Sign up ×
Stack Overflow is a community of 4.7 million programmers, just like you, helping each other. Join them; it only takes a minute:

For a school project, I need to create a way to create personnalized queries based on end-user choices.
Since the user can choose basically any fields from any combination of tables, I need to find a way to map the tables in order to make a join and not have extraneous data (This may lead to incoherent reports, but we're willing to live with that).

For up to two tables, I already managed to design an algorithm that works fine. However, when I add another table, I can't find a way to path through my database. All tables available for the personnalized reports can be linked together so it really all falls down to finding which path to use.

share|improve this question

2 Answers 2

up vote 0 down vote accepted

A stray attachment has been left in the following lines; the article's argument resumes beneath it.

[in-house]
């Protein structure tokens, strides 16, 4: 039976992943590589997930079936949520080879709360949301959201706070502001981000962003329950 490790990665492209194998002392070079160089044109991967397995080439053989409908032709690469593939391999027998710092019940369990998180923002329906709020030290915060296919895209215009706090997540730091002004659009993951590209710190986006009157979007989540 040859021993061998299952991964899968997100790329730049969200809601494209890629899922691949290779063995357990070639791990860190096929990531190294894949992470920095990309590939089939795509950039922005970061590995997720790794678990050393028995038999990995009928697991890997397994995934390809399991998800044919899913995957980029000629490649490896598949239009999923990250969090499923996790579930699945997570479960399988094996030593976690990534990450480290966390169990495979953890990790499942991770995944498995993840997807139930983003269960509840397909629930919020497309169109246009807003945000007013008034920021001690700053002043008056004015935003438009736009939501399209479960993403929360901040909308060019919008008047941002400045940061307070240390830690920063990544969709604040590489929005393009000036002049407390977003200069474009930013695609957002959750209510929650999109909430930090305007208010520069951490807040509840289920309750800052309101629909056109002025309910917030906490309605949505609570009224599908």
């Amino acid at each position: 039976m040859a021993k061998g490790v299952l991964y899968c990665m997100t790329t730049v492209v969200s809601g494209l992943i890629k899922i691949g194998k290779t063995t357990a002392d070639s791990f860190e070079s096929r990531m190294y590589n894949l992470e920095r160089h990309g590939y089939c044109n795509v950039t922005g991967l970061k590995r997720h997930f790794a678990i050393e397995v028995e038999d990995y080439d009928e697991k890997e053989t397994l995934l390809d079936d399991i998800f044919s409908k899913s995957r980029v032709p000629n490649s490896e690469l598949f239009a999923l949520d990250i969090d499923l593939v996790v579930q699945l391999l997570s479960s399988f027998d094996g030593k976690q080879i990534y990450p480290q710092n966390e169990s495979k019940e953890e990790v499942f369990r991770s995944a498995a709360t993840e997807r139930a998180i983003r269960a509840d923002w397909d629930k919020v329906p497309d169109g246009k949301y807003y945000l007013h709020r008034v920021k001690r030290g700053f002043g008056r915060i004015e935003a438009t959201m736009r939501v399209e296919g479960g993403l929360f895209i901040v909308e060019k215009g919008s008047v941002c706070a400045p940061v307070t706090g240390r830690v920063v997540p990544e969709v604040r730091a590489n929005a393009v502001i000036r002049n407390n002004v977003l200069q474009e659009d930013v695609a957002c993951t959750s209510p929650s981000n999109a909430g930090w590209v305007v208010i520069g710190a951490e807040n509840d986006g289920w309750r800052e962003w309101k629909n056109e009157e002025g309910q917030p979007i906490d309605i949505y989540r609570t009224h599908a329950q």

You might be able to try some form of an A* algorithm. Basically this looks at each of the possible next options to choose and applies a heuristic to it, a function that determines roughly how far it is between this node and your goal. It then chooses the one that is closer and repeats. The hardest part of implementing A* is designing a good heuristic.

Without more information on how the tables fit together, or what you mean by a 'path' through the tables, it's hard to recommend something though.

Looks like it didn't like my link, probably the * in it, try:*_search_algorithm

Edit: If that is the whole database, I'd go with a depth-first exhaustive search.

share|improve this answer

I thought about using A* or a similar algorithm, but as you said, the hardest part is about designing the heuristic.

My tables are centered around somewhat of a backbone with quite a few branches each leading to at most a single leaf node. Here is the actual map (table names removed because I'm paranoid). Assuming I want to view data from tha A, B and C tables, I need an algorithm to find the blue path.

share|improve this answer
I edited my answer with a more appropriate algorithm if that is a map of your entire database. – Matthew Scharley Oct 8 '08 at 3:51

Your Answer


By posting your answer, you agree to the privacy policy and terms of service.

Not the answer you're looking for? Browse other questions tagged or ask your own question.